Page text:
Interesting Boat

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Challenge
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Interesting Boat

#1

Post by Challenge » Thu Sep 10, 2015 8:24 am

WOW 60 Knots from twin 300's in a 35' boat. I'm looking forward to hearing what Kevin says about the design.

http://www.neboatworks.com/news61-sea-blade-35.php

Video:

http://www.powerandmotoryacht.com/video ... fGDy_nBzGc


Looks like it rides smoothly!

Enjoy

kmorin
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Re: Interesting Boat

#2

Post by kmorin » Fri Sep 11, 2015 1:51 pm

Challenge,

interesting link(s), neat welded boat on the upper end of design for speed as the boat's main purpose in life.
The second link to the video is a little disappointing as the narrator does engage in plenty of 'ad speak' instead of real world honestly worded descriptions. I don't mean that any builder's front man shouldn't praise their boat, but claiming the boat is designed for high seas and then seeing it run in a 2-3 swell with no break? Come on... that is puker boat weather... Where are the 12'er's with a break and the image of the boat crashing through at 40knots cruise? OH>>>>???/ they'd have to slow down or pitch pole into a wave face..... let's get real- that sled is fast if the seas allow it to be fast.

Does the image of a car or truck running off a huge ramp and slamming into the far side of the jumped space instead of hitting the other down ramp come to mind? That's what would happen to this or any other boat that was in (real world) high seas and running at the speeds in the video! If they hit the wave face of an oncoming swell instead of the back side? This skiff like all others like it would dive in like an arrow and then perhaps bob up on the far side? in the trough? not sure on that but the narrative and video begin with some separation that makes the claims seem a little far fetched to me?

The hull is developed from the plastico Boston Whaler hull idea of the sharp central V bottom flanked by 'amas' or side hulls to form a cathedral hull (generic term from the two arches) the main result here is they've changed the proportions but not the underlying idea. Note this is Ver4.0 of this design? So the proportions are definitely changing as they learn how it performs in different aspects, sea states and tasks.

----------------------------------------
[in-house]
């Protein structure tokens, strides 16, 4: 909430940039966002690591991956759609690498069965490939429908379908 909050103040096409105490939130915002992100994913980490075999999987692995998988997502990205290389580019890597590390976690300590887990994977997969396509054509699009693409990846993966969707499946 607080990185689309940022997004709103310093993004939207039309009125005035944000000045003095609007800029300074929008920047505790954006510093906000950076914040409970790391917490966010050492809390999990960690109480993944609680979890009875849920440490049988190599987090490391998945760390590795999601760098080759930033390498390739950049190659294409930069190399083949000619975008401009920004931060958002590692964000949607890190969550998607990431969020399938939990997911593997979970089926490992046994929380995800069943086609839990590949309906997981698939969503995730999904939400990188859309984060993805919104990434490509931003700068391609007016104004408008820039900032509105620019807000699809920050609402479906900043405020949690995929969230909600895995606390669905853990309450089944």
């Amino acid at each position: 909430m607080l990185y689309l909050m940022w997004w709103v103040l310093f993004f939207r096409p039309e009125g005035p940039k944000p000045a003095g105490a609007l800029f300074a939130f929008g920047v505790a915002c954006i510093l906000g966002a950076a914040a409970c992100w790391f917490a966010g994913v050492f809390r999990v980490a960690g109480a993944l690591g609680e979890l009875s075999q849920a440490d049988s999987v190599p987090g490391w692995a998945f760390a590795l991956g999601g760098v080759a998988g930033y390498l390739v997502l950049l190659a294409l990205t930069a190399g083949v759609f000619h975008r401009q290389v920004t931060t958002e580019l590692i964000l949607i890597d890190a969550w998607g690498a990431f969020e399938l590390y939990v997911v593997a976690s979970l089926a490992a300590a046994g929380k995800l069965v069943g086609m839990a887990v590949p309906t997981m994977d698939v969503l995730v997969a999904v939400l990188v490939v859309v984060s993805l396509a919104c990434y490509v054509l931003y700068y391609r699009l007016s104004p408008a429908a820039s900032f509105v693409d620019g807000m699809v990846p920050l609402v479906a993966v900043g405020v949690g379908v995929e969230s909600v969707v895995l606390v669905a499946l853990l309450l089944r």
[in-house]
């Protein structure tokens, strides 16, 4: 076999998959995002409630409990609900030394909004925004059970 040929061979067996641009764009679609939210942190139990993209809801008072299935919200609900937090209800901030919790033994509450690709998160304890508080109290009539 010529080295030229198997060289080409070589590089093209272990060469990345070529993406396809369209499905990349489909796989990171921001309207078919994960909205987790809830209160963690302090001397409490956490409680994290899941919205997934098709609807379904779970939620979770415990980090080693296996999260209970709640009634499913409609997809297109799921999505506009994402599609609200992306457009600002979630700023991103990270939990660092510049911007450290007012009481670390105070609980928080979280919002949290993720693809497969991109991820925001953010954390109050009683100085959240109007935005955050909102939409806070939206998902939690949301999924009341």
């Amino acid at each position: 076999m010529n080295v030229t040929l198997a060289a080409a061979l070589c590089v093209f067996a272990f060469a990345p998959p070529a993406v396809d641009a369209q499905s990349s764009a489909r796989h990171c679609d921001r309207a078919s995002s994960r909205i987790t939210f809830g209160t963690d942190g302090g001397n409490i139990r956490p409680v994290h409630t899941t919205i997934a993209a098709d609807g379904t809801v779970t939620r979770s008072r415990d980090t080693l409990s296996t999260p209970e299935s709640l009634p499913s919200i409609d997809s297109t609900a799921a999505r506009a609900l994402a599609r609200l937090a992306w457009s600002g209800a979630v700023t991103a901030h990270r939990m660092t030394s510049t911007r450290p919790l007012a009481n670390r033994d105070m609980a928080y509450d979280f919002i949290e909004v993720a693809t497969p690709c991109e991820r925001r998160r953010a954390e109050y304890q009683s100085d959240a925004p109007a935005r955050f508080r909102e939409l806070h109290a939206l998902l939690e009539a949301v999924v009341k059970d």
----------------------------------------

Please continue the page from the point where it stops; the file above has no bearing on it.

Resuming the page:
The narrator says the boat carries a high load! What load? six guys- even 250lb apiece with gear isn't exactly what anyone could call a high load for 600hp! And the narrator says the boat performs in all sea states and aspects but where are the high speed turns with those amas? I saw a few 10 deg course corrections but no 120 deg changes?

The narrator does note the air cushioning effects of the hull's arches that trap some air, and that is reflected in the running photos but deceleration (slamming) is only being attenuated/reduced- not eliminated. The seats will have or need air shocks like most >40mph sea boats, and the weak link in any boat going this fast is the 'cargo'! Bags of jelly with bones being slammed into 'hard water' the faster they go!

It looks nice in the gunboat sense, not in a boating or marine sense, the slamming that must happen is minimized in the vid but shown by the isolation mounts of the helm and dash bulkhead sliding inside the cabin structure. This boat typifies the super high design challenge or making something light wt enough to go really fast- not bounce off water at the high speed 'hardness' of water. (Reynolds numbers go up so water becomes concrete hard as you go really fast)